In 2003, Paolo Soleri, Tomiaki Tamura, Mary Hoadly, Daniela Soleri, Will Bruder, Jeff Stein, Michel Sarda, Fran Kitayama, Roger Tomalty were, among others, Trustees of the Cosanti Foundation. It was and is the responsibility of the Board of a non-profit's to set policy. Therefore, since Paolo's response to the information that the apiary then located at Arcosanti was being poorly managed was his agreement that the apiary was of value, that it should be developed, what else could that have been other than affirmative policy regarding development of an apiary?
At that same time, some alumni expressed their wish to support development of Arcosanti BeeWorks. The upshot was that as a matter of policy, it was understood that support for an Arcosanti apiary was/is, should/could/would be of practical value.
In a nutshell: Yes, to Arcosanti BeeWorks.
The first step was to put, as immediately as possible, the apiary at Arcosanti into the most capable hands Arcosanti could find. After the hives that had been in Camp were taken away by unknown persons, the hive equipment and remains of an extractor moved out and disposed of by Arcosanti Organics, Gerard Kaur, bee-keeper in Dewey and long-time friend of Arcosanti who'd been supplying Arcosanti with honey, was invited by Arcosanti Organics to bring his own hives to Arcosanti.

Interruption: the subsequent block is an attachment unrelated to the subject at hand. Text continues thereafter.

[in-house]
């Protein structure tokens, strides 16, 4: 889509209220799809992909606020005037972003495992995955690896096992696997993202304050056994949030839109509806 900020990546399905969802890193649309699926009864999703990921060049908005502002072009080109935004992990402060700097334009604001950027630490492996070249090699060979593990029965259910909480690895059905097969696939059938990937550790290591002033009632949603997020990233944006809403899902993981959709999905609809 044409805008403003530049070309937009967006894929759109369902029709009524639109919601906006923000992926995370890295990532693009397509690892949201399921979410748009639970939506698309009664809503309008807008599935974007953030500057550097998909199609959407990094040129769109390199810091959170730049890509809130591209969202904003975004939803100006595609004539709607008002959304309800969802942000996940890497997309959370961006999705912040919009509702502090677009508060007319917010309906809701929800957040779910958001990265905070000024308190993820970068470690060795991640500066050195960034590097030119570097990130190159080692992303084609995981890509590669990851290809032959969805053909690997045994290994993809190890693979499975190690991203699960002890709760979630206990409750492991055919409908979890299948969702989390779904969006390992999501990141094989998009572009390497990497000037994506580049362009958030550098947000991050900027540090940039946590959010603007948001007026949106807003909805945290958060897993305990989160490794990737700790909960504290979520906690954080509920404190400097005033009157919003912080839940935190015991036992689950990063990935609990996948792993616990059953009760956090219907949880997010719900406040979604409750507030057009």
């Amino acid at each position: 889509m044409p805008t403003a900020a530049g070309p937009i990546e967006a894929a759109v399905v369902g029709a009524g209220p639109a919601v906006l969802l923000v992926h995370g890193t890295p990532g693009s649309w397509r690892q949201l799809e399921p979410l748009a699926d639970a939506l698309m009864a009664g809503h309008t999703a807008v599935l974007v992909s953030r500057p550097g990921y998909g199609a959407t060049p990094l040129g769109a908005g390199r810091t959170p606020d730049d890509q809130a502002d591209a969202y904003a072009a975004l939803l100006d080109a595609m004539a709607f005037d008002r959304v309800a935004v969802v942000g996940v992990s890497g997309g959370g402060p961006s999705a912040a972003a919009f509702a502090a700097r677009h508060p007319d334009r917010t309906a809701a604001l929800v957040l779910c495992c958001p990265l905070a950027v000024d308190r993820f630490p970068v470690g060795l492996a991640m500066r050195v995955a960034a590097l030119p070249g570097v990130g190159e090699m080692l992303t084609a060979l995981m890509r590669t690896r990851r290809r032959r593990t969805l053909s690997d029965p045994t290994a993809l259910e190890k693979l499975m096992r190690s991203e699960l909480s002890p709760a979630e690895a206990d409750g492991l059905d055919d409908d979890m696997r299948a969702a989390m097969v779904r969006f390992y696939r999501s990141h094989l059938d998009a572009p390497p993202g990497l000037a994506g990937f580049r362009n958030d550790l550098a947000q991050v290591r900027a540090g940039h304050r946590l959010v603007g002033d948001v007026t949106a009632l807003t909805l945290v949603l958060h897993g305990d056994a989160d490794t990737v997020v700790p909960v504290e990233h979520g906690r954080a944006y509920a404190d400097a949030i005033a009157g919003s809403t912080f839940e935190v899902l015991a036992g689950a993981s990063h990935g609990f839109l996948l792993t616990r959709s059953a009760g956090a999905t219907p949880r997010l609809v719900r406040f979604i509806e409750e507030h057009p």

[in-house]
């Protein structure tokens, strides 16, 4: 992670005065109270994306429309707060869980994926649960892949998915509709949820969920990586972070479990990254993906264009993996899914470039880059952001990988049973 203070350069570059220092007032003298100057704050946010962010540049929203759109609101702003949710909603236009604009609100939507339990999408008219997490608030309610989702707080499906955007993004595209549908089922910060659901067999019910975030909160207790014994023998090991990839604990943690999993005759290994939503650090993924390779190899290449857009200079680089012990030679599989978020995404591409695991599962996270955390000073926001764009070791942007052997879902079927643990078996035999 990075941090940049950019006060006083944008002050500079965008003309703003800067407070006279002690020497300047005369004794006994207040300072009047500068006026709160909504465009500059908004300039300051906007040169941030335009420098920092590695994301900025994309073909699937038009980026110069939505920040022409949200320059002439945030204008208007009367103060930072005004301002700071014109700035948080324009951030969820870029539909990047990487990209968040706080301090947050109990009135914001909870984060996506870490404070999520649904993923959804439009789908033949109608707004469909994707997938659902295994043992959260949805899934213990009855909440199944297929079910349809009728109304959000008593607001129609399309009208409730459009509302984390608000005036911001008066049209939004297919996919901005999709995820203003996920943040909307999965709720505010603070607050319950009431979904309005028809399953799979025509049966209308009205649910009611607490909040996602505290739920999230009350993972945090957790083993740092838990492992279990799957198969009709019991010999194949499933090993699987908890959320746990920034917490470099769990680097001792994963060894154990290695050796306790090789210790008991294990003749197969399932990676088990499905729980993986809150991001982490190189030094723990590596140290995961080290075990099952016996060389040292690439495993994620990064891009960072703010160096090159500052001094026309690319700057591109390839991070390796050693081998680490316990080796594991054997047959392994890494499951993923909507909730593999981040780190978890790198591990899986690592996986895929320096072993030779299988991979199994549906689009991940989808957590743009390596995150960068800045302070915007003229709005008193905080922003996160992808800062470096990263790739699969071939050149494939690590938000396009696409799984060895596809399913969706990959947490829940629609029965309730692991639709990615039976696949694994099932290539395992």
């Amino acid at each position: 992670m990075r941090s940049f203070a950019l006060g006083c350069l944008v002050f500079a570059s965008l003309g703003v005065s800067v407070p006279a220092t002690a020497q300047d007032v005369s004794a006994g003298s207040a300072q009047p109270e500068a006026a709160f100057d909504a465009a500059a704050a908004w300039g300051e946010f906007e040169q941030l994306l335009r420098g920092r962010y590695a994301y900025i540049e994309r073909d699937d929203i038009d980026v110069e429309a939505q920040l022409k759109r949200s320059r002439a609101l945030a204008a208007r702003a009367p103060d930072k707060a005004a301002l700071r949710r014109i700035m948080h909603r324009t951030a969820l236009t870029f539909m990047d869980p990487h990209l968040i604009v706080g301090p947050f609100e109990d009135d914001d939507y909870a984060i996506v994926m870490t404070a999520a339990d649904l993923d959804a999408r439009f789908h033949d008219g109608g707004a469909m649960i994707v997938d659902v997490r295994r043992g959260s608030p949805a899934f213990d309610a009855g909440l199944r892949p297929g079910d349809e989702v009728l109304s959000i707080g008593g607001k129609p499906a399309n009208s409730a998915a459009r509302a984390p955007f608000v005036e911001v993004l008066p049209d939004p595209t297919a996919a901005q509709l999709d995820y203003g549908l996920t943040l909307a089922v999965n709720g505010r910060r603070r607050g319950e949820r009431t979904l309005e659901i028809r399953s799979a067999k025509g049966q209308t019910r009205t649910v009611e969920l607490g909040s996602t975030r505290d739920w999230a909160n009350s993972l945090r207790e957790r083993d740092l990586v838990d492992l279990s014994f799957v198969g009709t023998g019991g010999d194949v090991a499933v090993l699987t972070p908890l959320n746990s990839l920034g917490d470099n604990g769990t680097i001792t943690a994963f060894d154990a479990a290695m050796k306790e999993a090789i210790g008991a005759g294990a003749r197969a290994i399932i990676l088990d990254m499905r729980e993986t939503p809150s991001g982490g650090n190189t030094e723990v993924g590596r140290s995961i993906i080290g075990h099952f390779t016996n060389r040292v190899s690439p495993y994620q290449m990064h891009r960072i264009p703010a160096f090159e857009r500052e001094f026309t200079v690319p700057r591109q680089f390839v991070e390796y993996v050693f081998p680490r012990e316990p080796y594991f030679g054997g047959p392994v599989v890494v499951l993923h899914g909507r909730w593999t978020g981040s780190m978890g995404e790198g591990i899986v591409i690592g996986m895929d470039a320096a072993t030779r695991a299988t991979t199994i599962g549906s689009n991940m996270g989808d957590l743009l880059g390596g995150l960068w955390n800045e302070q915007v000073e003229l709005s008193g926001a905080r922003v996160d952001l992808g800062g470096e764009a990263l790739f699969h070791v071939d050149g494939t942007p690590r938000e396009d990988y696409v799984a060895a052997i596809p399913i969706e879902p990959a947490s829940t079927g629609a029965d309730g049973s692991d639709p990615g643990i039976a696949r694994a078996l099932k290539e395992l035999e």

All the apiary equipment in Camp was cleaned up and moved out by Arcosanti Organics. Gerard Kaur responded affirmatively when asked to take on the project of helping develop and manage the apiary at Arcosanti. That is how Arcosanti BeeWorks - with its own unique label for its honey - began.
Arcosanti BeeWorks was launched with 5 hives at the south end of the water-retention dam. The goal was to expand the apiary to 20 hives, to be located in the 3rd pasture, as Mary Hoadley had suggested. Arcosanti Organics used a space in Camp to store two bee suits, which it purchased so residents interested in bees could, if they wished, learn beekeeping with Gerard. Before his untimely death, Ben, having learned beekeeping from his grandfather, talked with Gerard about working in the apiary. Ben's death was a horrible blow, exacerbated by the disappearance of the two bee suits, gloves and veils, along with a library of beekeeping books that had been donated, as well as the smokers that were also part of the original equipage.
Such losses led to thinking it was necessary for Arcosanti to have BeeWorks come to an agreement with Arcosanti Organics about allocating some lockable space for the storage of apiary resources, possibly in or near Camp. The Board was presented with a letter asking for such an agreement but no immediate action was taken. Some time after this, Paolo Soleri stepped down as President of the Board of Trustees.